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OpEdNews Op Eds    H3'ed 8/26/13

Syria and sarin: such is politics

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Can anyone recall a single moment of greater nonsense in international affairs than the one the world is living right now, as the UN inspectors examine the gas-attack victims in Syria and the chemicals used and give us their verdict? A half-dozen nations, including the U.S. and Britain, stand ready to attack if this reddest of red lines -- the Assad regime's use of chemical weapons -- is crossed, and it all depends on a group of scientists.

Of course, the scientists will find evidence of the gas, and the Assad regime will say, "Hold on. That's XYZ sarin, and all our sarin is type ABC. Here: take a few liters straight out of our stockpile and see for yourselves."

And then some savant from -- oh, let's take some nice, quiet, neutral picturesque place -- from Israel will say, "That's true, but you can easily make XYZ from ABC. All you need to do is add a little JKL and a dash of salt -- all stuff you can buy at the local drugstore -- and you're there."

And just to be sure that this Israeli is not talking out the Netanyahu side of his mouth, another talking head from -- oh, let's take a nice, quiet, neutral place that runs a mile from anything military -- from M.I.T. will confirm that this is true, and add the opinion, "Y'know, if I wanted to gas my people and I had ABC sarin, this is exactly how I'd disguise it." And off we go to war.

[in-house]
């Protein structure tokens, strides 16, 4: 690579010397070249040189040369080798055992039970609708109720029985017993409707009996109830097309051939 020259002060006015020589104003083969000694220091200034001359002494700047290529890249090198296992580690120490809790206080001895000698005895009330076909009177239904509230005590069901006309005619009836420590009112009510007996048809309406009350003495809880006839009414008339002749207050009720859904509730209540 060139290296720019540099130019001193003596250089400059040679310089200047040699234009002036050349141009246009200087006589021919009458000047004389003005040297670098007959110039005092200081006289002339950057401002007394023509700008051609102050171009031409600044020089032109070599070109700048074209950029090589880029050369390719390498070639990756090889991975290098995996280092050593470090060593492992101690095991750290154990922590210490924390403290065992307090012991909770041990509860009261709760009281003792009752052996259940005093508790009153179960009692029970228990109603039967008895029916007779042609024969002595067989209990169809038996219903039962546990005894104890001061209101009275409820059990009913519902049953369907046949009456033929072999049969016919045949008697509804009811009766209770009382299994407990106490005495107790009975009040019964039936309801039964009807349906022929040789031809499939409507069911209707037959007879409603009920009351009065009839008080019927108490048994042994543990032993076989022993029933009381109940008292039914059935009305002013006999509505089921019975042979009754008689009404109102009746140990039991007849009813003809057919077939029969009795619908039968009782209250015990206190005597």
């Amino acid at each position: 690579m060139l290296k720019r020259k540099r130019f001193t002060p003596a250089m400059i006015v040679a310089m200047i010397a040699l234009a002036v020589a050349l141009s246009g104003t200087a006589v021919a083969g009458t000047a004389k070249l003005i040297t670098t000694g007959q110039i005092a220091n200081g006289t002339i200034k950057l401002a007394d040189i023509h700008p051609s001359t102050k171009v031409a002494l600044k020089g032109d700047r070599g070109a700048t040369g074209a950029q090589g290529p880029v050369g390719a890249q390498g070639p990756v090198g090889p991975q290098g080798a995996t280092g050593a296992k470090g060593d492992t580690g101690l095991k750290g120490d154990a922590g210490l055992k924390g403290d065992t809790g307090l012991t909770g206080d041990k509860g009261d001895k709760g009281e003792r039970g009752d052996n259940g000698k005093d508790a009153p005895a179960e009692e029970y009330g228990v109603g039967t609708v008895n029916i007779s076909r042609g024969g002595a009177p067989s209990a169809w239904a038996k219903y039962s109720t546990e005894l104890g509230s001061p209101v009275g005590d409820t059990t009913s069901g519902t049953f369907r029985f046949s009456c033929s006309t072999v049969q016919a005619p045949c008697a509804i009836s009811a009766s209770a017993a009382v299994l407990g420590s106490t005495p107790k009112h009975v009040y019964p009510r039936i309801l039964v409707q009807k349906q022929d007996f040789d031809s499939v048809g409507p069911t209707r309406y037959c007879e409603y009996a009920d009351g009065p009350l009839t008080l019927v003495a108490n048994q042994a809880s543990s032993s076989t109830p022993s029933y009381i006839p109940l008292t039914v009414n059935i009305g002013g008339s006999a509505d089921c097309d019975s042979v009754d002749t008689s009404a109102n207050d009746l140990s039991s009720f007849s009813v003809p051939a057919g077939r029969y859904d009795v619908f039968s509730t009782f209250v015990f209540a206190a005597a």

It's instructive to remember a couple of things as we await the learned words of the UN scientists. First, the Syrian government is now winning the war. Russia continues to help out with arms, Hezbollah has sent their seasoned fighters. Things are looking up. What need is there to bring in deadly gas? The only element that could galvanize public opinion beyond Syria's borders -- and the mainstream media is really whacking the old drum -- is the use of chemical weapons. Even the Syrian military brass could not be that stupid.

Second, where did the major chemical attack occur? In some distant village accessible only by donkey? No, it took place just a short drive from downtown Damascus. Medecins Sans Frontieres had no people in the area, but hospital doctors contacted them and gave them details. Nice of them.

Third, when did this gas attack happen? As the rebels were gathering for a final assault on Damascus? Was this attack the Assad regime's last desperate attempt to hold on to power?

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"A Legacy of Chains and Other Stories" is Philip Kraske's lastest book. It can be found at his website:

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